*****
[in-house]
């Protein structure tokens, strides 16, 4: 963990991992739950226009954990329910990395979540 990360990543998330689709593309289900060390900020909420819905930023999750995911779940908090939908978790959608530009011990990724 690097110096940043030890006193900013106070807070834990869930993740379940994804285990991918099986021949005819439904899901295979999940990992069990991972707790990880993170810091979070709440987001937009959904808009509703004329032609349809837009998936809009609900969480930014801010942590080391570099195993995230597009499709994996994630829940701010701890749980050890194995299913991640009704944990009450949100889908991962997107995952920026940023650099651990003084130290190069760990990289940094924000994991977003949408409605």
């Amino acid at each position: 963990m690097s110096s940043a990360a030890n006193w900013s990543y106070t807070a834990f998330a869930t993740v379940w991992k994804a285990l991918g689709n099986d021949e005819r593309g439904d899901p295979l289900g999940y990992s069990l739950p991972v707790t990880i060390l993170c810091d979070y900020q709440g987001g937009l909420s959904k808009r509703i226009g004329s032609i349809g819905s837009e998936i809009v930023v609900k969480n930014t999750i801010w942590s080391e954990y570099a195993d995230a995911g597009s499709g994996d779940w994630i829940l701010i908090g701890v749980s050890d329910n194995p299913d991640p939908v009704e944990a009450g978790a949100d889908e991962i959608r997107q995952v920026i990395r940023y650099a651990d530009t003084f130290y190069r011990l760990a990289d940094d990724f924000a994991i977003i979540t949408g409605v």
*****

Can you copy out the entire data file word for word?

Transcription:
[in-house]
């Protein structure tokens, strides 16, 4: 963990991992739950226009954990329910990395979540 990360990543998330689709593309289900060390900020909420819905930023999750995911779940908090939908978790959608530009011990990724 690097110096940043030890006193900013106070807070834990869930993740379940994804285990991918099986021949005819439904899901295979999940990992069990991972707790990880993170810091979070709440987001937009959904808009509703004329032609349809837009998936809009609900969480930014801010942590080391570099195993995230597009499709994996994630829940701010701890749980050890194995299913991640009704944990009450949100889908991962997107995952920026940023650099651990003084130290190069760990990289940094924000994991977003949408409605």
């Amino acid at each position: 963990m690097s110096s940043a990360a030890n006193w900013s990543y106070t807070a834990f998330a869930t993740v379940w991992k994804a285990l991918g689709n099986d021949e005819r593309g439904d899901p295979l289900g999940y990992s069990l739950p991972v707790t990880i060390l993170c810091d979070y900020q709440g987001g937009l909420s959904k808009r509703i226009g004329s032609i349809g819905s837009e998936i809009v930023v609900k969480n930014t999750i801010w942590s080391e954990y570099a195993d995230a995911g597009s499709g994996d779940w994630i829940l701010i908090g701890v749980s050890d329910n194995p299913d991640p939908v009704e944990a009450g978790a949100d889908e991962i959608r997107q995952v920026i990395r940023y650099a651990d530009t003084f130290y190069r011990l760990a990289d940094d990724f924000a994991i977003i979540t949408g409605v």